Garrison Keillor’s Return

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keillorAs a teenager in the early 1980s, I was first introduced to Tales From Lake Woebegone by a friend’s mother. I’m ashamed to say I blocked it out at first because it “sounded drab.” It was only later when I actually listened to a few consecutive segments that I realized that here was a grandmaster of the stye that would become my personal favorite: satire. I’ve been listening ever since.

Garrison Keillor is an iconic radio personality, his dry wit known and loved by millions across the country. Those listeners have been on the edge of their seats since early September, when he suffered a stroke. Of course, those veteran broadcasters are a tough breed, and despite a hospital stay, he hardly slowed his pace.

CBC News reports:

The writer is scheduled to launch a new season of his popular public radio show, A Prairie Home Companion, on Saturday night from the Fitzgerald Theater in downtown St. Paul, Minn.

The 67-year-old broadcaster suffered a mild stroke on Labour Day and spent four nights at the Mayo Clinic in Rochester. He returned to work almost immediately and said he would not postpone his radio show’s season premiere.

In July, A Prarie Home Companion celebrated its 25th anniversary. In those years, it has been a case study in how non-political talk radio can flourish with the right combination of on-air talent and excellence in writing.  The  overused phrase “content is king” is trite, but in this case, it’s evidently true as well.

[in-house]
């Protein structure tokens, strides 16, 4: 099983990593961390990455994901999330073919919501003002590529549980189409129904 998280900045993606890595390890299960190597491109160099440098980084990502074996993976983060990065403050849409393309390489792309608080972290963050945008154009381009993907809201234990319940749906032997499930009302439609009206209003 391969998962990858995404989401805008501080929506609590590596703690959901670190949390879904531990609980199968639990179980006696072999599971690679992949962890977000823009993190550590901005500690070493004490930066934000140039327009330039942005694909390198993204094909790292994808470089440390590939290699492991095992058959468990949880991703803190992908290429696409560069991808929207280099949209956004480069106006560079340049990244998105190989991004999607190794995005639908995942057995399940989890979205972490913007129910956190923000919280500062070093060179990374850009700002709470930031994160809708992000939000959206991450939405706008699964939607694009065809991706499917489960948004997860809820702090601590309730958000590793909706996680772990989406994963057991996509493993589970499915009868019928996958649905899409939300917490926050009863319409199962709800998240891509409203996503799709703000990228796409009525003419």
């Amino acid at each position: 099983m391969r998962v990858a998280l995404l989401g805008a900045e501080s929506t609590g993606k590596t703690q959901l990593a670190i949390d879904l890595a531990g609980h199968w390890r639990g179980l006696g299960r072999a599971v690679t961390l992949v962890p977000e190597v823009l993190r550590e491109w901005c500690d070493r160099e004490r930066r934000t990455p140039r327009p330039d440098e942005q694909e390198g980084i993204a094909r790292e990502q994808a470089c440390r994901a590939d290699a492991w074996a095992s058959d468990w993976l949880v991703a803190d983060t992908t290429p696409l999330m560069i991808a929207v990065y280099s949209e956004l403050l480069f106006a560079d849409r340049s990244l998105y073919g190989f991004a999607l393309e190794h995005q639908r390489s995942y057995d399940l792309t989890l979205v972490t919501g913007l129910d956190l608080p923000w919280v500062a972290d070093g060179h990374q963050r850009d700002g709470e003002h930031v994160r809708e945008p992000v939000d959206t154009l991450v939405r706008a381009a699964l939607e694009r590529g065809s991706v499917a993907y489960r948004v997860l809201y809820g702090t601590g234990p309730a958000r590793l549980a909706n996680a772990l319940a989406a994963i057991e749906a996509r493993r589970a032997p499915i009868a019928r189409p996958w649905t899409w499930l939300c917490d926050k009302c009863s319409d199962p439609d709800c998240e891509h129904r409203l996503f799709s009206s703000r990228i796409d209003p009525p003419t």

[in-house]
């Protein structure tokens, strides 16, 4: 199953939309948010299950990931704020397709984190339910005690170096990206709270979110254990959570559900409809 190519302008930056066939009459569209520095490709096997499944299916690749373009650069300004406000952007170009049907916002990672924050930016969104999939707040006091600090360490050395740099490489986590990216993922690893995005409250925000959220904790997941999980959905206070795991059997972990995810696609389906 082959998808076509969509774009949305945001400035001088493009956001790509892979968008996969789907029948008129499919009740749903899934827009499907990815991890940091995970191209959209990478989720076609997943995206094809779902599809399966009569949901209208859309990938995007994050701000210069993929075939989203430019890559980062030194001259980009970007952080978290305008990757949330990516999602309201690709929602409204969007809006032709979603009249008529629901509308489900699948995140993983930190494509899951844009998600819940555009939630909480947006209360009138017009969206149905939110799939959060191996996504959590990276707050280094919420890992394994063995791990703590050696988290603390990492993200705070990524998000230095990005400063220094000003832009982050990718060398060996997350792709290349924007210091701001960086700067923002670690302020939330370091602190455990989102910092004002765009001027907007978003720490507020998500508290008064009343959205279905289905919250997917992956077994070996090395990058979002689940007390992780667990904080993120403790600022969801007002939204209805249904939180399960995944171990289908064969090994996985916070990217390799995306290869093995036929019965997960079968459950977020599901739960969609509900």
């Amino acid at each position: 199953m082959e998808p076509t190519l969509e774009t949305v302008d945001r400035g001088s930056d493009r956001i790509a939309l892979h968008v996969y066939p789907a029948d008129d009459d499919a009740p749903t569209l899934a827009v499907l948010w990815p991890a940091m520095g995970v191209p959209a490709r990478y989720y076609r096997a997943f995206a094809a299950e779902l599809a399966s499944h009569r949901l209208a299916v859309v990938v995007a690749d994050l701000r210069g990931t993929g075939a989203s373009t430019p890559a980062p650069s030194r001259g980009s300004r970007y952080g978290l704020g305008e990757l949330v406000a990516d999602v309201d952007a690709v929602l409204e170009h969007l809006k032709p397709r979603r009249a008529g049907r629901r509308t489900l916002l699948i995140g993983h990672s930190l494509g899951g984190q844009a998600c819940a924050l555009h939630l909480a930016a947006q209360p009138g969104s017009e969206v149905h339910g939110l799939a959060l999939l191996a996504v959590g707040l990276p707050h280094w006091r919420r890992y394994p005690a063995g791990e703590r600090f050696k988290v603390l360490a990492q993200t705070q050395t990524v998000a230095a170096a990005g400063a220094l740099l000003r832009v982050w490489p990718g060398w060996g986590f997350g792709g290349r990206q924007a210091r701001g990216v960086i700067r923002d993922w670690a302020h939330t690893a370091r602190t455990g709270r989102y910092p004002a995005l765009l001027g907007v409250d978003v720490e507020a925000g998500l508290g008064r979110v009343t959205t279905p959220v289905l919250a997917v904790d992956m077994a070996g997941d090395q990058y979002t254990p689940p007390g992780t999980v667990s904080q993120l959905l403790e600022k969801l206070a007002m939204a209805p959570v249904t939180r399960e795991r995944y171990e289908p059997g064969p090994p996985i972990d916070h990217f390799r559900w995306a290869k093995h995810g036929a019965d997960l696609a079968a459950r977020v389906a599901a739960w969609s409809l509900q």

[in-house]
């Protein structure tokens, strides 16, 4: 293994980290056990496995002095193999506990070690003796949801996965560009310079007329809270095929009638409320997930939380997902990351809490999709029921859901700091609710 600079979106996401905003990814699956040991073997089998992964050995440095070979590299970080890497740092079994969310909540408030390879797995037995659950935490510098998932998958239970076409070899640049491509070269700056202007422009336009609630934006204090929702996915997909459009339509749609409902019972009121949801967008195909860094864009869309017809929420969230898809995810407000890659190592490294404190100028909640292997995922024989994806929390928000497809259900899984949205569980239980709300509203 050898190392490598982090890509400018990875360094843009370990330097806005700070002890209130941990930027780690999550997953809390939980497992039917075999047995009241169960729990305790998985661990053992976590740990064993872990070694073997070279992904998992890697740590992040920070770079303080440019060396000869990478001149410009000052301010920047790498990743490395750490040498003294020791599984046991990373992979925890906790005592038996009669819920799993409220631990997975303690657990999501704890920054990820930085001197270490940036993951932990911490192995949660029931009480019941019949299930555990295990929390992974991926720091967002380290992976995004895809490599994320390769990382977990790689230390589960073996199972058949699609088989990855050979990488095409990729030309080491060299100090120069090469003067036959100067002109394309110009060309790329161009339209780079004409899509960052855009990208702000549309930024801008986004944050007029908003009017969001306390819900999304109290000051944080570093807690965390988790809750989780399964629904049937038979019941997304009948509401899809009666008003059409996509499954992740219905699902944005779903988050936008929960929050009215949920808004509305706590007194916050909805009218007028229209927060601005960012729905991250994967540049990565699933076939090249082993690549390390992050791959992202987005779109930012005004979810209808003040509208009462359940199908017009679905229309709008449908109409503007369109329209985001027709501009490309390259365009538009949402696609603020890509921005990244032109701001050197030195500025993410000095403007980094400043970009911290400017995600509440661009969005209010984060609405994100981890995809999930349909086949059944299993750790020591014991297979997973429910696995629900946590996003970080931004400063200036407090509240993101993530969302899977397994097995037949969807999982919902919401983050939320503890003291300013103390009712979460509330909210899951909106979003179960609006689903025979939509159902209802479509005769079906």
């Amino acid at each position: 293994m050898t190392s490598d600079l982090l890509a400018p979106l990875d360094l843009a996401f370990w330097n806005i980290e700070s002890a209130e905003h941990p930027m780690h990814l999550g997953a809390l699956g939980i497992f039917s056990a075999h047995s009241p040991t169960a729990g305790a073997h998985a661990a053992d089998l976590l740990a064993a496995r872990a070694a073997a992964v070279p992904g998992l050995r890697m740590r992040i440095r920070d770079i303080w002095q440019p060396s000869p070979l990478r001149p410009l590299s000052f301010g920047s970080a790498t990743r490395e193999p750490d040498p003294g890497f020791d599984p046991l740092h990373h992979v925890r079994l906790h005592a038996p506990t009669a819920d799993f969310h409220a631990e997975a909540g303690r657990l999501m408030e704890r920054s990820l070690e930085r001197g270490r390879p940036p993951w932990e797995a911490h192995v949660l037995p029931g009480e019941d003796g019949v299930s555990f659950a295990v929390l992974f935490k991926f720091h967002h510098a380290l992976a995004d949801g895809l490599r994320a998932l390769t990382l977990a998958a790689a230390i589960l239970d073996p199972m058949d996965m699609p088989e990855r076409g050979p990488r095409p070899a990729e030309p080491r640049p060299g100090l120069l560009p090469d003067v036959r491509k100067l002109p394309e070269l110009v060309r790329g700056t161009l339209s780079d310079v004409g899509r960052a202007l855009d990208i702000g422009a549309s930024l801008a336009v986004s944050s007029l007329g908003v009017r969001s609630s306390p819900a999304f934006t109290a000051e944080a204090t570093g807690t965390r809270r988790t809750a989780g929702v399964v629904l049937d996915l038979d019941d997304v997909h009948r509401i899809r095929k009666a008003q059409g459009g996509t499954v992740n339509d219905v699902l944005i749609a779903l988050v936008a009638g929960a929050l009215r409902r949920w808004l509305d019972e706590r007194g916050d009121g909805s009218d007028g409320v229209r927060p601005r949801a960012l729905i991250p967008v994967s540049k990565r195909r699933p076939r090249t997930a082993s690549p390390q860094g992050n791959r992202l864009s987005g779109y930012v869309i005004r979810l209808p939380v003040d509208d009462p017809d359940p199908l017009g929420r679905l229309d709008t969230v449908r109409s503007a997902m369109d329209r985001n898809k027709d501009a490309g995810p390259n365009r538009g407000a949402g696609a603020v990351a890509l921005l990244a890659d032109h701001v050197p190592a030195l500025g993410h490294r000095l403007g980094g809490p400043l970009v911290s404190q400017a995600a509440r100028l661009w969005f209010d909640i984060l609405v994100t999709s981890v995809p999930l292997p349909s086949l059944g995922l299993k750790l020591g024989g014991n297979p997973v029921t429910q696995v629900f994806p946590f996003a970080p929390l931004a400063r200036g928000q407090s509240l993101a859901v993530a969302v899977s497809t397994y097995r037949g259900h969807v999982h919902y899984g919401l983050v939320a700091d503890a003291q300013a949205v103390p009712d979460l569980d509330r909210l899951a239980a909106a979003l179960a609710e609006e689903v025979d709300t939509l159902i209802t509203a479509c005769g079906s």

We’d like to extend our best wishes to Mr. Keillor and wish him the easiest and speediest recovery possible!

Image: Andrew Harrer / Bloomberg News / Landov, used courtesy of A Prairie Home Companion

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2 Responses to “Garrison Keillor’s Return”

  1. Roger Bann Says:

    We all love Garrison, of course, and without doubt Lake Woebegon, WBLT and the like are great, great pieces of American literature and classics of radio, up there with Orson Welles’ Mercury Theatre.
    But, and I won’t be popular saying this, listening to his Lake Woebegon monologues on A Prairie Home Companion during the last few years are now a disappointment. I’m afraid they have become a meandering mess, all style and no substance. I find this a great sadness.

  2. George Williams Says:

    Roger, you are certainly welcome to your own views on the matter. Taste is a purely subjective thing, hence the wide variety of wildly divergent programming formats that have attained popularity over the decades.

    Glad to see, however, that we are both fans of the old Mercury Theater stuff, some of my favorite work that Wells did in his time!

    Thanks for joining the conversation!

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